Heat pump manufacturers are closing the temperature gap with gas boilers, says Peter Apps.
Previously a major achilles heel of heat pump technology has been its inability to generate comparable temperatures to a gas boiler. A regular air source heat pump hits temperatures of around 55°C, but ran more efficiently at around 35°C to 45°C.
Gas boilers on the other hand get water up to a temperature of 60°C to 75°C, meaning the blast of heat out of the radiator in a gas home is much more intense.
This is something that has both put consumers off and meant that housing providers have needed to install insulation before making the switch to electric heat.
But newer models coming onto the market have narrowed this window. Vattenfall announced a product in January last year which could hit the same temperatures as gas boilers. The manufacturer, working in collaboration with Feenstra, recently completed a ‘soft roll out’ of the technology with Dutch housing providers.
“We can consider the soft launch a success, in that we were able to prove that the system performed in line with our initial claims,” a spokesperson told elemental. “At the moment we are still unable to say when we will be in a position to bring the system to the UK, but we know that it could be the solution to low carbon, gas free heating for thousands of homes.”
Other providers are moving in a similar direction: Daikin has had a higher temperature heat pump in its line up for some time, and there are believed to be other systems which are close to the market.
“We’re moving towards a market where heat pumps will be able to operate at high temperatures as standard,” says Daniel Logue, a consultant at Energy Systems Catapult, which has been carrying out an Electrification of Heat Demonstration project for the government.
The big question for providers of housing is should this impact their decarbonisation strategies?
Most are following a ‘fabric first’ strategy in which the initial focus is on improving the thermal performance of homes, before moving to heat pump roll out when this is done.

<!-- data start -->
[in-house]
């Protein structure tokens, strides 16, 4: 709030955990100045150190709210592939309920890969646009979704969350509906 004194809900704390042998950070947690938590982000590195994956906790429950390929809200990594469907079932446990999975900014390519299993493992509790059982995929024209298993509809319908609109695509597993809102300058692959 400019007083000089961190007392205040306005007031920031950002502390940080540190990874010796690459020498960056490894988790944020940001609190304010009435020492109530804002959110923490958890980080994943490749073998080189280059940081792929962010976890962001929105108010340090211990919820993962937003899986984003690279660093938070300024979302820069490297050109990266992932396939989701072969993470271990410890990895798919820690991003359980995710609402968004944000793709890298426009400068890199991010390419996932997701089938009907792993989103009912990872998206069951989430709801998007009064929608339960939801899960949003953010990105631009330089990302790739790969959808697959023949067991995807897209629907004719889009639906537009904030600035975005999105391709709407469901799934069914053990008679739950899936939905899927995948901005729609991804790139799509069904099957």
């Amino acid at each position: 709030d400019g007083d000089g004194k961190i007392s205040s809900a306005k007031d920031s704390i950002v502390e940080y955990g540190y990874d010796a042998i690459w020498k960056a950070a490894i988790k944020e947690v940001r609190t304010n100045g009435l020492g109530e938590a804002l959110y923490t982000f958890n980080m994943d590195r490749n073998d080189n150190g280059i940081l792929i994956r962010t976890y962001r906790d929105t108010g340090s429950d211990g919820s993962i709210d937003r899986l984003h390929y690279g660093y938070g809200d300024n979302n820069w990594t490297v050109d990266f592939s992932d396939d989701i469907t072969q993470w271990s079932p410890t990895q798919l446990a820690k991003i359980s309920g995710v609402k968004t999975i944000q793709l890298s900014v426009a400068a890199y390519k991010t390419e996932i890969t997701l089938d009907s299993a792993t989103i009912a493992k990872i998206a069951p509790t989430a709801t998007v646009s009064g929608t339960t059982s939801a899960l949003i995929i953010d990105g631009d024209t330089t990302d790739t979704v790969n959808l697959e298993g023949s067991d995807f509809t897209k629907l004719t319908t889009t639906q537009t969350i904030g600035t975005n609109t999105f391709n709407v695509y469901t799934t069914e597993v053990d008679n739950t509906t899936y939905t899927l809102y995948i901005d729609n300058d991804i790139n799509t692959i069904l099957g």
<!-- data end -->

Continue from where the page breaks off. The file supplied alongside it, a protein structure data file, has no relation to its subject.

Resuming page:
But if heat pumps can produce similar heat to a gas boiler, couldn’t we just jump straight to their installation – cutting millions of tonnes in carbon emissions as well as vastly reducing the cost of hitting Net Zero? The answer is a theoretical yes, but a practical no.
In theory, once a heat pump is producing the same levels of heat as a gas boiler, it could go into a home without insulation, or require less extensive retrofit.
“Advances in heat pump technology can potentially have an impact on the amount of insulation needed for retrofitting homes,” says Khalid Hamid, a researcher at the Norwegian University of Science and Technology, who has published academic papers on higher temperature heat pump models.
The Vattenfall spokesperson adds that while they “strongly recommend installing [energy efficiency] measures over time” its technology “can be installed in suitable homes without the need [for] costly insulation”.
“Fabric first provides a big consumer benefit, as well as lowering peak demand on the whole grid,” says Daniel Logue.
“But if we are looking at how to electrify all homes, there are examples where you would potentially be able to electrify the heat prior to fabric improvements or despite being unable to.”
This is where the higher temperature heat pumps may work. Indeed, the National Infrastructure Commission’s assessment of the UK’s Net Zero plans, published earlier this month, said: “Installing high temperature heat pumps could be more cost effective for homes [which are difficult or expensive to retrofit] than carrying out extensive energy efficiency improvements.”
The problem, though, is energy bills.
“Our advice is always put a heat pump in somewhere that’s fairly well insulated. Because otherwise it will cost the resident an enormous amount of money,” says Nicholas Doyle, a director at Adecoe. “Yes, they will deliver lower emissions than gas but they will definitely be more expensive to run. Electricity is still massively more expensive than gas and a higher temperature heat pump simply requires more energy. It’s just physics.”